If you’ve found the right food, it will show in your dog’s healthy skin and shiny coat, firm stools, and of course, overall good health. Your dog will have a good appetite and normal stools that are neither too firm nor too soft. If you have any questions or concerns, your vet will be able to offer valuable insight based on your dog’s medical history and current condition.
2. Providing Preventive Care to Keep Your New Dog Healthy
According to experts at Bond Vet, a Brooklyn-based veterinary hospital, preventive care is crucial to your dog’s wellbeing. This includes annual checkups, dental care, and regular grooming. Start by taking your new dog to the vet for a checkup before or soon after you bring him home.
It’s not uncommon for shelter dogs and puppies to have fleas, worms or other parasites, dental issues, or other problems that should be addressed as soon as possible. Once your new dog is given a clean bill of health, he should be groomed by you or a professional, including a bath and brush out, a haircut (if needed), cleaning out his ears, and trimming his toenails.
At these initial appointments, consult with the vet and groomer to find out how often your dog should have checkups and grooming. Keeping to a regular schedule of preventive care will go a long way toward maintaining your pet’s health and catching any potential issues before they become serious.
3. Teaching Your New Dog How to Be a Well-Mannered Member of the Family
When it comes to training your new dog, be wary of outdated advice that tells you to be your dog’s “alpha,” or pack leader. Most animal behaviorists agree that you will get a lot further with positive reinforcement and teaching your dog boundaries, rather than using force or punishments that will only teach your dog to be fearful and anxious.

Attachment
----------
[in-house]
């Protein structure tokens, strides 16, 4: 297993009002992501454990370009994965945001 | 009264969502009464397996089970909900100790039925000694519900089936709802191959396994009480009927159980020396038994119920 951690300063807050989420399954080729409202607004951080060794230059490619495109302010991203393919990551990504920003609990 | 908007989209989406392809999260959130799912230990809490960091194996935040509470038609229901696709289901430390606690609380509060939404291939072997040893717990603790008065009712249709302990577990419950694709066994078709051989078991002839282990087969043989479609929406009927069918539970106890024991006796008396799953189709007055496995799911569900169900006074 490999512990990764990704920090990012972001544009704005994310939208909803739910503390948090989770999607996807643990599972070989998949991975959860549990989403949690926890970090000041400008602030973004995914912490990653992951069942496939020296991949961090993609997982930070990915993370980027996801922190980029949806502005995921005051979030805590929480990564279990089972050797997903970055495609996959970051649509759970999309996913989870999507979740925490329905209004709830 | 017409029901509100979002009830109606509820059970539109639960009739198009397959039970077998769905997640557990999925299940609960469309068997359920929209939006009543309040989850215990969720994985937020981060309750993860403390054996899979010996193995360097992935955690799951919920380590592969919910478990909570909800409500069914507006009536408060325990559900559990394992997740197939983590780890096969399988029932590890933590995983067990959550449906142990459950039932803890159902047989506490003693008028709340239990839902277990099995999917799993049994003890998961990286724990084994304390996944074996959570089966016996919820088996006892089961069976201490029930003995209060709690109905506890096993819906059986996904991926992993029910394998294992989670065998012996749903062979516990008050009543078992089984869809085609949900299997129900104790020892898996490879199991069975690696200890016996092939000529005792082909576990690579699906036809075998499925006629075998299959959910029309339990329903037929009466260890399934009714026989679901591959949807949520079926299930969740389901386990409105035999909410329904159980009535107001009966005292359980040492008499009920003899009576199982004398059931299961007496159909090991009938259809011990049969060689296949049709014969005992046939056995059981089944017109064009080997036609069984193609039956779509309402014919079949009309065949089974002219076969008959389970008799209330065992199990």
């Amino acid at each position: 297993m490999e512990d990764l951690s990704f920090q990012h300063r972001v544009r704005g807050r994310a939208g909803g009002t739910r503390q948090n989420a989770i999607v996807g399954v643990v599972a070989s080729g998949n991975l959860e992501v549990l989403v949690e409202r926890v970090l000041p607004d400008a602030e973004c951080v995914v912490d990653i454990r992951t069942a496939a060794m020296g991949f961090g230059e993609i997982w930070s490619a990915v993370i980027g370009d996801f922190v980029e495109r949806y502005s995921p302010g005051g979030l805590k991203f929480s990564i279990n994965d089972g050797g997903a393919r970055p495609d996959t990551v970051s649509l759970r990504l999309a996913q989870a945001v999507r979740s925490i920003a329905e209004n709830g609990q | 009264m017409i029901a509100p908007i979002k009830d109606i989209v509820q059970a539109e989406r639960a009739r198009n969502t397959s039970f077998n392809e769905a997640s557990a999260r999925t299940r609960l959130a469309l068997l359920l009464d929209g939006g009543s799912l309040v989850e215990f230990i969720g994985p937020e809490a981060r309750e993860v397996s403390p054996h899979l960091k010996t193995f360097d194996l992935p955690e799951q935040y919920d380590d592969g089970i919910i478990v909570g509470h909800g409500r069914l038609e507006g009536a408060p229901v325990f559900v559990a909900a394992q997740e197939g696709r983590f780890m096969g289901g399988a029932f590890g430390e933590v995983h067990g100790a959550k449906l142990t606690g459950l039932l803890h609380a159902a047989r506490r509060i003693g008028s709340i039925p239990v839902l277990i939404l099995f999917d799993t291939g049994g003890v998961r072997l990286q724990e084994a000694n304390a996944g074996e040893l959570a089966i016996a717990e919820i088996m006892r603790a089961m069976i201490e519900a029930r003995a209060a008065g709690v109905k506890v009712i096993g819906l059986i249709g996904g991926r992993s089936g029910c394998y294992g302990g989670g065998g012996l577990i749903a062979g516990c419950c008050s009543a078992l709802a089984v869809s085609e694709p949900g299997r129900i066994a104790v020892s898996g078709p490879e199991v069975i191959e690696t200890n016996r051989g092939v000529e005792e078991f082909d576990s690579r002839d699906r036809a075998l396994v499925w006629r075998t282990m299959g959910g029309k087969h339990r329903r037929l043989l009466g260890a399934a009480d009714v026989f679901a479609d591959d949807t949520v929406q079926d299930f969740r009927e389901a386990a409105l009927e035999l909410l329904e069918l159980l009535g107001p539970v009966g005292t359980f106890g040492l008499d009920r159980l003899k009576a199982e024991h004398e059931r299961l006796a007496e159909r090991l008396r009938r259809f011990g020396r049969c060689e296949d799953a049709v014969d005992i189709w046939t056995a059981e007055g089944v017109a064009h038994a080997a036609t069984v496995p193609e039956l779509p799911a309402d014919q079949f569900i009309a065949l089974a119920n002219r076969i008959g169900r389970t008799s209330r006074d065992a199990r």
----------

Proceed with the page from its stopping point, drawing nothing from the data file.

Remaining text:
For example, if you catch your new dog chewing on something he shouldn’t, take the object away and give him a chew toy instead. When he starts chewing on the toy, offer praise. Make sure to provide lots of stimulating toys and keep other items out of reach until your dog learns boundaries.
It’s probably best to assume your new dog isn’t housebroken, just in case. Using a crate or confining your dog to one “dog-safe” area when you’re not home is probably a good idea when you aren’t available to supervise.
Crate training is a great way to housetrain most dogs. Take your new dog out every couple of hours, especially when he first wakes up and after a meal. Supervise him closely and take him outside right away if he starts sniffing around or showing other signs of needing to go to the bathroom. Always offer praise when he goes outside, but don’t yell or punish him for having an accident in the house. That will just teach him to hide the behavior.
Final Advice for New Dog Owners
Don’t hesitate to talk to a professional anytime you have questions about caring for or training your new dog. That’s what they are there for, and most vets, groomers, and trainers are happy to answer questions and make recommendations. Attending a basic obedience class is a great way to strengthen your bond, get some valuable training advice, and provide some valuable socialization for you and your new pooch.